5 Best Nickelodeon TV Shows for The Nostalgic '90s Kid
The Golden Age for Nickelodeon was, without question, the 1990s. If you were a kid growing up in the '90s and your family had cable, your mad dash home at 3 p.m. wasn't just about getting as far away from your school as quickly as possible.
Recent news of Hey Arnold! and Legends of the Hidden Temple reboots seem to suggest that not only is nostalgia for the '90s still going strong, but nostalgia for Nickelodeon specifically is surging – possibly thanks to "The Splat," TeenNick's block of programming dedicated to '90s Nickelodeon. But now that you're a boring adult with a bunch of responsibilities, dedicating time toward reliving your youth probably isn't high on your priority list. Should any time free up, here are the five quintessential Nickelodeon shows for the nostalgic '90s.
Read more: 5 Times Nickelodeon Cartoons Tackled Real Issues
5. All That
Though Saturday Night Live had been on the air for nearly 15 years, the first exposure to live-variety for most '90s kids was Nickelodeon's All That (All That-alum Keenan Thompson would go to join the cast of SNL in 2003). Remember Keenan and Kel's "Good Burger"? Remember Amanda Bynes' "Ask Ashley" segment, shouting the seemingly common-sense answers to viewer-mailed questions? Also, how cool was it that TLC, in their heyday, sang the opening theme of the show?
4. Rocko's Modern Life
Perhaps one the biggest reasons you should binge through Rocko's Modern Life as an adult is to catch all the innuendos and references that might have gone over your head watching the series as a kid. Along with the WB's Animaniacs, Rocko's Modern Life was one of the earlier examples of an animated series that catered to kids but contained subversive humor more befitting for an older audience (The Simpsons is another progenitor, but had always been a primetime series). Also, did you know Athens, Georgia new wave band the B-52's sang the theme song from the second season onward?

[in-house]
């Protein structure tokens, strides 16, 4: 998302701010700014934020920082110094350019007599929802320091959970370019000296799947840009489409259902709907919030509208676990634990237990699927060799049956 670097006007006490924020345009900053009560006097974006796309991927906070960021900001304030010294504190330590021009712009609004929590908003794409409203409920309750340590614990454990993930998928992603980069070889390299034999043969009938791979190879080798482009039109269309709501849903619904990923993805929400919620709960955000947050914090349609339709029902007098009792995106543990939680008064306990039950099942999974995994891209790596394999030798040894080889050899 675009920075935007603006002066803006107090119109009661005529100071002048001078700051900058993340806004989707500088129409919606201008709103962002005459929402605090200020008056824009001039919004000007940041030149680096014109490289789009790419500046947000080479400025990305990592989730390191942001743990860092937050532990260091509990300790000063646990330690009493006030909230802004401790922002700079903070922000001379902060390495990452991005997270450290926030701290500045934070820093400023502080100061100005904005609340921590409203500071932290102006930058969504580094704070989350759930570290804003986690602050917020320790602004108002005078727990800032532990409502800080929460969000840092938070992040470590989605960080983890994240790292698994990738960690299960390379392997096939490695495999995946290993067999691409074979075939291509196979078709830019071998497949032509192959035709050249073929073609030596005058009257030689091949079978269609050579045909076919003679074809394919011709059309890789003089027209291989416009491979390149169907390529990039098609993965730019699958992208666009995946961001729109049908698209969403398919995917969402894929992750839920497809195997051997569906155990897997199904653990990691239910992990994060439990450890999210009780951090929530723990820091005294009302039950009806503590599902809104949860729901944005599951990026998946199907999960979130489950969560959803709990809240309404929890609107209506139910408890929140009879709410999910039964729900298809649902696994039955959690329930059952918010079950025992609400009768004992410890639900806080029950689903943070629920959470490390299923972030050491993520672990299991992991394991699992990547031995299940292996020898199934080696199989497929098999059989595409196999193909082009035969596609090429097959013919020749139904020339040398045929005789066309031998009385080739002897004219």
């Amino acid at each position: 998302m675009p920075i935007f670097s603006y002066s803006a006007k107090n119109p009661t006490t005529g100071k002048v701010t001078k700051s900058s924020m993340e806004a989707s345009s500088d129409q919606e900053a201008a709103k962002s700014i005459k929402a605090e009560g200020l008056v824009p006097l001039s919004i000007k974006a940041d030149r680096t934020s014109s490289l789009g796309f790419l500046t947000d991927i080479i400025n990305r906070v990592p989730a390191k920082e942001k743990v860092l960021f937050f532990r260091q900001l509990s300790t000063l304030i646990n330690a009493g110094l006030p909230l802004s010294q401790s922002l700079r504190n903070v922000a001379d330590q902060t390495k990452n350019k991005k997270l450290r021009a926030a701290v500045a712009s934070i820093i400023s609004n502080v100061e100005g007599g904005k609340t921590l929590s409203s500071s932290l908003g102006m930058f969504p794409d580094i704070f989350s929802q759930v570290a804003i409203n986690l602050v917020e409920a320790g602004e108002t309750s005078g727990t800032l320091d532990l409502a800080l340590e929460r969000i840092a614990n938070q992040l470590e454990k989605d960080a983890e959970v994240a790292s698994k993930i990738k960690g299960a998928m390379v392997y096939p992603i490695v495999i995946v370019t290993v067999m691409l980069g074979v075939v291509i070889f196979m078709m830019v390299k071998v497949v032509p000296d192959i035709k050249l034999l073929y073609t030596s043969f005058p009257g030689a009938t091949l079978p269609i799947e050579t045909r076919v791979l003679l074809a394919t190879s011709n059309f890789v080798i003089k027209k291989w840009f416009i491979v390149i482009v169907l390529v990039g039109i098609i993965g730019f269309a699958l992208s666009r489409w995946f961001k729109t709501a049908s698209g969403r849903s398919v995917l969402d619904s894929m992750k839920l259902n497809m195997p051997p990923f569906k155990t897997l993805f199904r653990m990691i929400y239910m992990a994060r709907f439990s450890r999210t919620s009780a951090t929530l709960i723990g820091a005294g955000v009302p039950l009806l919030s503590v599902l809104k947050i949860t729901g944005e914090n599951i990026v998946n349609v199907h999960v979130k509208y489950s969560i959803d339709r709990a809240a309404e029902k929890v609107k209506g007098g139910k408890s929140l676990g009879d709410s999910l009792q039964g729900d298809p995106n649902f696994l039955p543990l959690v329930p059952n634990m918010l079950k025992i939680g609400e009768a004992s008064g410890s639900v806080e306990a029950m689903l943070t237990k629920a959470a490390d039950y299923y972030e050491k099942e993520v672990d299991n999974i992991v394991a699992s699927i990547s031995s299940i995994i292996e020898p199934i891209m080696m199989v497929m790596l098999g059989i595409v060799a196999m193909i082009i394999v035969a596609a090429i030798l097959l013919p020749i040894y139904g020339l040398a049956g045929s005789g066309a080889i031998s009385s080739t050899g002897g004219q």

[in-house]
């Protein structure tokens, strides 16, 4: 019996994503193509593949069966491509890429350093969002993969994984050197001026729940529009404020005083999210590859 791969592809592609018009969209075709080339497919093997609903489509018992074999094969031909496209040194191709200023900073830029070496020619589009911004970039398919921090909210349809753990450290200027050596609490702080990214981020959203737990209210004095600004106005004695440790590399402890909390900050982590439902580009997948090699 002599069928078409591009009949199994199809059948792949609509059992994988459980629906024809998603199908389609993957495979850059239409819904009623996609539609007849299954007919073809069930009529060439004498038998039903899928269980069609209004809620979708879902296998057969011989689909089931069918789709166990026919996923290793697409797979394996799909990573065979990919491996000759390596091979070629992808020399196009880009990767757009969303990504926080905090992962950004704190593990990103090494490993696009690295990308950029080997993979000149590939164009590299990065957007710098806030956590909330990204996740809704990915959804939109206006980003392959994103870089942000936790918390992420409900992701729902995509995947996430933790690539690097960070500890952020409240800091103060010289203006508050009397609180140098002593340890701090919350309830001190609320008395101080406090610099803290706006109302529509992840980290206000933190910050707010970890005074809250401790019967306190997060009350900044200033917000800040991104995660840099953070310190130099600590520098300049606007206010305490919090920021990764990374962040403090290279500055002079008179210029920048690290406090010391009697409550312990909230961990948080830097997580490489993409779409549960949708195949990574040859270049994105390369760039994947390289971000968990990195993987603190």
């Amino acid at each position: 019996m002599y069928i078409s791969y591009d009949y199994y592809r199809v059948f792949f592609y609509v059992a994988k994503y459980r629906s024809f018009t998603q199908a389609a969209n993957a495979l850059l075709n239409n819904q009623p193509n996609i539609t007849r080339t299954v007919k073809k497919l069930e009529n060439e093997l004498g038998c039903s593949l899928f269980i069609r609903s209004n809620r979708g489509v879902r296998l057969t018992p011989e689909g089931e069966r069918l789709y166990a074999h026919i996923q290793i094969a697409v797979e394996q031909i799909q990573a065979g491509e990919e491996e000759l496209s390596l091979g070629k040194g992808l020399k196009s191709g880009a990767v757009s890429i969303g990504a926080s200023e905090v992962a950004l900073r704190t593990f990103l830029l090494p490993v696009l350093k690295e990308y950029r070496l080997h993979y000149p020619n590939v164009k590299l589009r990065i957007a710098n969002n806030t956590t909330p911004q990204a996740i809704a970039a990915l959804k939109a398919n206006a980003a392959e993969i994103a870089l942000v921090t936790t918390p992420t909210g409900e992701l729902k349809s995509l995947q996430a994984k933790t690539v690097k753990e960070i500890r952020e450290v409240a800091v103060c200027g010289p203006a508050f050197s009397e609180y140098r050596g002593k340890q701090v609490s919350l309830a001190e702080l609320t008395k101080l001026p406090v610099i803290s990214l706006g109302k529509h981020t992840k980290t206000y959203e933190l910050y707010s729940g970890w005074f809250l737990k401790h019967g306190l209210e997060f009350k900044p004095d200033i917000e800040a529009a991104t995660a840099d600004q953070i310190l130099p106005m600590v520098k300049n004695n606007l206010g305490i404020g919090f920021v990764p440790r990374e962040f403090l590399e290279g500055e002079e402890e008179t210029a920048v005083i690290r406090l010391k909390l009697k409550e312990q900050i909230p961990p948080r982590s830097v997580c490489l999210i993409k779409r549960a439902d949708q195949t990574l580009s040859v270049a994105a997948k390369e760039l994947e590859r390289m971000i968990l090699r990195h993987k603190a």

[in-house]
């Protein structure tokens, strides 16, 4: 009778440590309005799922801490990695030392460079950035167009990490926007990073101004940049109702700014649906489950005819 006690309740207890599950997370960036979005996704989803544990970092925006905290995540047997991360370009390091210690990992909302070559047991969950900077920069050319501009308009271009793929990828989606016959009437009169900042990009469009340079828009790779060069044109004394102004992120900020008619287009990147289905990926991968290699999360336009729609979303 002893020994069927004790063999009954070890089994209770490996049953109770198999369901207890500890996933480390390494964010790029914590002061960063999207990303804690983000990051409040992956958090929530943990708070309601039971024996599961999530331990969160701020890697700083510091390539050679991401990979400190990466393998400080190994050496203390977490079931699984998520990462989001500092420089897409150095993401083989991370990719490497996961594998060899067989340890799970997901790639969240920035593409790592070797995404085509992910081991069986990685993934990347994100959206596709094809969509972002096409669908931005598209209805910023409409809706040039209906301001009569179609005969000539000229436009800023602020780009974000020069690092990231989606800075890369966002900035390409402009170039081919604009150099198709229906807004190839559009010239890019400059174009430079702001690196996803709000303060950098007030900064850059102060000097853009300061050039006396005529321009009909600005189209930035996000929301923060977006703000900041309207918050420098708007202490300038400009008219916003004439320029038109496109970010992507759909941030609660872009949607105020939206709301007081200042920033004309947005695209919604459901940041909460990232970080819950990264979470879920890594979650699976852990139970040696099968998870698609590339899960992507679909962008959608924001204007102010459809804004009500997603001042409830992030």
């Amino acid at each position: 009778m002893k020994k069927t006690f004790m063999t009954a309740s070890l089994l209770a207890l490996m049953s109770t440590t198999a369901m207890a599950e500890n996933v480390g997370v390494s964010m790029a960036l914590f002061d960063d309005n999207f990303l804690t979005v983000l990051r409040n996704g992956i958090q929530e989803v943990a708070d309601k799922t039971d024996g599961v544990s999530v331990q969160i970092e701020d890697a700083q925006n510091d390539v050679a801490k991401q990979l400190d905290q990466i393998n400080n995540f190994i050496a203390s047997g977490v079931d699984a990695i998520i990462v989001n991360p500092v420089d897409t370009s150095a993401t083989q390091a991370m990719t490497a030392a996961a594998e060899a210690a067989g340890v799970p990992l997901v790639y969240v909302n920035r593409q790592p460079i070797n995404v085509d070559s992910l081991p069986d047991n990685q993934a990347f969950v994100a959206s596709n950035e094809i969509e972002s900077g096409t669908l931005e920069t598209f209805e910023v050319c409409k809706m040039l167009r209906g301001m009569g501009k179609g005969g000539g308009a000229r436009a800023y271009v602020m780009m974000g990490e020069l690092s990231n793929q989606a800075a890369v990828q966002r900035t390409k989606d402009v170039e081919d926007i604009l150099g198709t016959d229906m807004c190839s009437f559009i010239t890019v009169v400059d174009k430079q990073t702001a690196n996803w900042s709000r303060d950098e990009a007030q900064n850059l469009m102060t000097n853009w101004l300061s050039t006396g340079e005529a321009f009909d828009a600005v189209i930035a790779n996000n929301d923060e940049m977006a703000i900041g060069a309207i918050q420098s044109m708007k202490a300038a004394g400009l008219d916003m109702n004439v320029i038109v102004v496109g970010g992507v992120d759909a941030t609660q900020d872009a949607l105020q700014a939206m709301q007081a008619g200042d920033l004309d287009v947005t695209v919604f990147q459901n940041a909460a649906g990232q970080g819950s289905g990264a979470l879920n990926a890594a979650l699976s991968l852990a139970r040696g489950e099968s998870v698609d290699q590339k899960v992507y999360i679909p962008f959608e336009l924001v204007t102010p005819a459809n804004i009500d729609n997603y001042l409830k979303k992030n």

3. Hey Arnold!
A big part of why Hey Arnold! resonated so much was due to how it handled mature and darker themes – from the pigeon man to the stoop kid to Mr. Hyunh's daughter – that was perhaps symptomatic of the series' inner-city setting. Arnold himself is an orphan being raised by his paternal grandparents, but the whereabouts of his parents are never explained – a cliffhanger that will be addressed in the reboot.
For the artsy '90s kid: The show's cast, particularly the football-shaped head of Arnold, were pretty simple to draw.
When you were a toddler, you probably yearned for the good ol' school-less days of being an infant. Rugrats to blame for this, in part, due to the adventures of Tommy, Chuckie, twins Phil and Lil, Angelica and eventually Kimi – Chuckie's stepsister. While the show was primarily from the point of view of the infants, a good portion of Rugrats humor stemmed from the neuroses of their parents. Elsewhere, Angelica's wrath was always a reliable chuckle, whether she was bullying the kids herself, or bullying other kids for encroaching on her territory.
This is a semi-cheat since the series was eventually acquired by Disney in 1996 for the show's remaining three seasons, but is there anything more quintessential for the '90s kid than Nickelodeon's Doug? With the memorable "doo-doo-doo" of the theme song, as well as songs like "Killer Tofu" and "I Need More Allowance" by Beatles-caricature, The Beets, the show's diverse cast of characters represented various archetypes, with their monochromatic palette foiling the average Joe protagonist.
Doug's mopey and somewhat generic character was on purpose, according to show's creator, Jim Jinkins. Speaking to Huffington Post's Lauren Duca, Jinkins said, "Doug wants to be special, but he is average. He can't do much about the fact that his nose is big or that he's bad at basketball and worse at dancing. He can't make himself be different, but he has an active choice in always working to be a good person."
Doug's characterization and dynamic with others in Bluffington, often imagining himself as a superhero named Quailman, embodied the issues most kids faced growing up: the struggle to fit in, and the resultant escapism when they don't.